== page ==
Ensuring the Protection of Alberta’s Environment – the 2020 Compliance Assurance Annual Report

The compliance team within Alberta Environment and Parks (AEP) is responsible for responding to known or potential environmental emergencies or complaints from the public.

“We deal with everything from the release of toxic substances into a waterbody to the unauthorized use of public lands in the province,” says Owen Butz, AEP Compliance Manager.

Responding to environmental emergencies

The compliance team tracks every complaint or report received and its related response. This action not only tracks trends over time but also ensures that compliance work is open and accessible.

All the compliance activities conducted over the last year by AEP are listed in the publicly-released Compliance Assurance Annual Report, providing documented statistics that show how each reported incident is acted upon.

“We take every report, complaint and call very seriously – we’re all stewards of the environment,” adds Owen.

The Compliance Assurance Annual Report includes the work of the department’s Support and Emergency Response Team (ASERT). This team – as the name implies – is responsible for responding to environmental emergencies.  A key part of that work is to ensure preparedness and coordination of response with other agencies, partners, and provincial or federal governments.

The ASERT team continually seeks out new technologies or best practices to improve Alberta’s emergency preparedness and response. For example, last year they used drone flights to document the appearance of an aquatic invasive species in Alberta. Drones have also been used to assess the extent of environmental contamination in the event of a collision, and to identify spills and their extent.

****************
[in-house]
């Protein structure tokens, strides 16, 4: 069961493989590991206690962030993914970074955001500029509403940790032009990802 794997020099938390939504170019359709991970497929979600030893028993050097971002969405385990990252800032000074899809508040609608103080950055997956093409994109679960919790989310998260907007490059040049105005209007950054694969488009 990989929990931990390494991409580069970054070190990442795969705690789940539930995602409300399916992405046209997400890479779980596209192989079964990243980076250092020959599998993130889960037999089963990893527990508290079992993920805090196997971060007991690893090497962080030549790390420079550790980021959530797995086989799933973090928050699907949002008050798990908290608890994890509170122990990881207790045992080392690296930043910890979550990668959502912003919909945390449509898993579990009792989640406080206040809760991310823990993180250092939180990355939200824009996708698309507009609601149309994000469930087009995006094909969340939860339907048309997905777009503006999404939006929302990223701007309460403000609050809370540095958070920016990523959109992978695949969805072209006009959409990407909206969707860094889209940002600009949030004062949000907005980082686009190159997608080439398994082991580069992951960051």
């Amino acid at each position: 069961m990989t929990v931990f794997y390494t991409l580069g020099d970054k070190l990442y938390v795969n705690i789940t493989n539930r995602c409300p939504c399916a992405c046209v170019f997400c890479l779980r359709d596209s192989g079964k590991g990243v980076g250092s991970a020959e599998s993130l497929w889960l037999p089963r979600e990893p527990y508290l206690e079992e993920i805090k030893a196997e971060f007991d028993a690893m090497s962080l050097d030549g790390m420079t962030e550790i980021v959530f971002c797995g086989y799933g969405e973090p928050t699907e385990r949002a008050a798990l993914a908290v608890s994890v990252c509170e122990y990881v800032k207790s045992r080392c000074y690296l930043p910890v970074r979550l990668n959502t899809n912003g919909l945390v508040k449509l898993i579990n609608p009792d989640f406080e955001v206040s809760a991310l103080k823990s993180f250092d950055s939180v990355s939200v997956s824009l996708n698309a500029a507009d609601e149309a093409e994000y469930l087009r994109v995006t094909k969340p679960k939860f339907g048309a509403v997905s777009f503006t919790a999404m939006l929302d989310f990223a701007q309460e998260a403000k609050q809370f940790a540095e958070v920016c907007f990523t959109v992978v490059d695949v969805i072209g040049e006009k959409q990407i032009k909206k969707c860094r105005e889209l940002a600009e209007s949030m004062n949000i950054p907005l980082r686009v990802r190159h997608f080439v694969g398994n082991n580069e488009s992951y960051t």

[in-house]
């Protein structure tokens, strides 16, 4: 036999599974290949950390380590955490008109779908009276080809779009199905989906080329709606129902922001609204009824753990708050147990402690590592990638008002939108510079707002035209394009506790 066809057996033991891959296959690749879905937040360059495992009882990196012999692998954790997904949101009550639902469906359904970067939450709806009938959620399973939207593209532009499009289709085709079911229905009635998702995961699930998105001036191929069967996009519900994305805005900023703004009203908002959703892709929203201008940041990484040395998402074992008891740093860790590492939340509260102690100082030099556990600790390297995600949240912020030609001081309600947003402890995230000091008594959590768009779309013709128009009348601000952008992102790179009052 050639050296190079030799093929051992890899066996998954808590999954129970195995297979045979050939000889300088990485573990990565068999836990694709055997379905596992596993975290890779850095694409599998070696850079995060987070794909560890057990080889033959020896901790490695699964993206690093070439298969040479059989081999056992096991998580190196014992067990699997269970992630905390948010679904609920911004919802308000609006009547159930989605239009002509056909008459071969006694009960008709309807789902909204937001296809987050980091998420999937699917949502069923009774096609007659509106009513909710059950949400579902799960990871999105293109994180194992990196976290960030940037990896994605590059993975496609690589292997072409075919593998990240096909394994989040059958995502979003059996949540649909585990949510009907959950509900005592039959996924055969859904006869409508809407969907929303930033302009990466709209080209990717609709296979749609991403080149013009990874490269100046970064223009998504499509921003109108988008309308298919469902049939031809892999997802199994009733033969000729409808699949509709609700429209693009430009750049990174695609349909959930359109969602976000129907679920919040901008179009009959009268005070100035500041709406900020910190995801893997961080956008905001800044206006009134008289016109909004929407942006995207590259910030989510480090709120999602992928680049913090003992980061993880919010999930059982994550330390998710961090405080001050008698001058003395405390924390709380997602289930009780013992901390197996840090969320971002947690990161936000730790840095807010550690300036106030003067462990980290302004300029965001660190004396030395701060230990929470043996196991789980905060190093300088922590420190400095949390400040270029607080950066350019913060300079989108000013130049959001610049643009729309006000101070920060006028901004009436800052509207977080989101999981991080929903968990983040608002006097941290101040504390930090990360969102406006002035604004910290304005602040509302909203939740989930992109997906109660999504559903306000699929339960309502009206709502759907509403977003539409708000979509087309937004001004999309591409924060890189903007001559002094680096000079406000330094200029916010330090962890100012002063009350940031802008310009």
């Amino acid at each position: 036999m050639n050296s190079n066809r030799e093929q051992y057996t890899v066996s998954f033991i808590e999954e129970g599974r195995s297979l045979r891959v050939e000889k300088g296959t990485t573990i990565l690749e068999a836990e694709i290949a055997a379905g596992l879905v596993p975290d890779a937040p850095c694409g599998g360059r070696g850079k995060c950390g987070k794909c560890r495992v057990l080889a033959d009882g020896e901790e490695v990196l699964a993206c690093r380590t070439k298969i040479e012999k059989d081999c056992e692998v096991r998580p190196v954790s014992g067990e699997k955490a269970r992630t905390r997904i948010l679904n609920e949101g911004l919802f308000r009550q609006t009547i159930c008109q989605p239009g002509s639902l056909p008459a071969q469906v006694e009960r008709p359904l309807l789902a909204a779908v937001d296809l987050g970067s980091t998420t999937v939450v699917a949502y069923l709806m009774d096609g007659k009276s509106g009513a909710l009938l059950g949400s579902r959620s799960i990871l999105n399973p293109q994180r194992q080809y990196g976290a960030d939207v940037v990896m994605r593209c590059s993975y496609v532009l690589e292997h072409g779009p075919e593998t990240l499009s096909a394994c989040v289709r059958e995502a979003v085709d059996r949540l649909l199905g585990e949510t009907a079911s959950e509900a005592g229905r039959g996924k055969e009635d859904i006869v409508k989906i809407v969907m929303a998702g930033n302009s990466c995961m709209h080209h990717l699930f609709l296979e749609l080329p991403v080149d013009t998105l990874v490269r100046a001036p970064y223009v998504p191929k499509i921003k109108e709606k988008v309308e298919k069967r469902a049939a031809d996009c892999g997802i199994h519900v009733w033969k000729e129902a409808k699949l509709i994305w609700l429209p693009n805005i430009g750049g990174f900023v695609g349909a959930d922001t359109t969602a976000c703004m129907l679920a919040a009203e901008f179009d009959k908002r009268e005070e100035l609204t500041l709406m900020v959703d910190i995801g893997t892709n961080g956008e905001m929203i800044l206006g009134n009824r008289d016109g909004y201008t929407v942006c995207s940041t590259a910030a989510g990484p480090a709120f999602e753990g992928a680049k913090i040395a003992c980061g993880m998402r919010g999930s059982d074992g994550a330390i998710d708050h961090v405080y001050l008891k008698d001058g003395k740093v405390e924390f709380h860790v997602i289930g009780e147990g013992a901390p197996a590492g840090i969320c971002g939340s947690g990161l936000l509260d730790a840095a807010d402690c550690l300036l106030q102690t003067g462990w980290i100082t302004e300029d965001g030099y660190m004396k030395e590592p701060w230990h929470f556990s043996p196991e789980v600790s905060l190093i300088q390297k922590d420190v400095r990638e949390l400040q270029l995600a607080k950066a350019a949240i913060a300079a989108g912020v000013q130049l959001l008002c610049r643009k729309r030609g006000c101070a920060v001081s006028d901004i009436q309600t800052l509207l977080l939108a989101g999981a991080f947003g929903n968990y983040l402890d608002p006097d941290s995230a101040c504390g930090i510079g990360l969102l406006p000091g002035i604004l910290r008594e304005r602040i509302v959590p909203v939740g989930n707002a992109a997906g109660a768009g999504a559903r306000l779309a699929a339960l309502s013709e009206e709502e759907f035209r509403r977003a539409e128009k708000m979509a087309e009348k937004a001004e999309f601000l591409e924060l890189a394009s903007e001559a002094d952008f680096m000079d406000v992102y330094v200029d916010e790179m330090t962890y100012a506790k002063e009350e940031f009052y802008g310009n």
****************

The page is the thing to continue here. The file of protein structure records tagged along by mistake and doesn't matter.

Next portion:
“Drones have made safe and affordable to access difficult-to-access or unsafe locations. In the past, it would have been very costly to get aerial image or video because you would need a plane or a helicopter,” expressed Owen.

Compliance isn’t just about responding to emergencies, though – a significant part of the compliance team’s work involves education and prevention to promote compliance long-term. If education and prevention efforts aren’t enough, the team is equipped with a diverse enforcement toolkit to track and reverse non-compliance, and if required, punish offenders. 

“We want to be as proactive as possible and use education to increase awareness and compliance,” says Owen. “Regulatory requirements are in place to protect our environment – and Albertans.  Most people want to do the right thing. However, we do have tools in place to ensure enforcement and we will use them if necessary.”

Enforcement measures include the use of creative sentencing in the court process, such as taking the funds from paid fines and diverting them to environmental improvement projects.

For example, the Edmonton Native Plant Society received creative sentencing funds to re-establish natural vegetation in two former farmers’ fields that are part of the Wagner Natural Area near Spruce Grove.

Creative funds were also diverted to the Telus World of Science following an air pollution incident in Hinton. The funds are being used to increase air quality awareness and knowledge among Alberta students, teachers and the public. The funds will create a classroom-teaching unit on air quality, a hands-on monitoring tool to allow students to take real time air quality measurements. More examples of creative sentencing projects are listed in the annual report.

To learn more about environmental response and preparedness, while ensuring the accomplishments of Alberta’s compliance team are accessible to everyone, visit:  Compliance Assurance Annual Report.

Quick stats about the 2020 Compliance Assurance Annual Report

From April 2019 to March 2020, Alberta Environment and Parks:

  • Received almost 10,000 environmental emergencies or complaint calls – every complaint and report is followed-up
  • Completed more than 2,000 inspections
  • Sent 130 warning letters
  • Issued 36 orders to either prevent and/or correct damages, compel parties to prevent environmental harm, properly manage water or vacate public land.
  • Issued 16 administrative penalties
  • Completed nearly 200 surface material lease royalty audits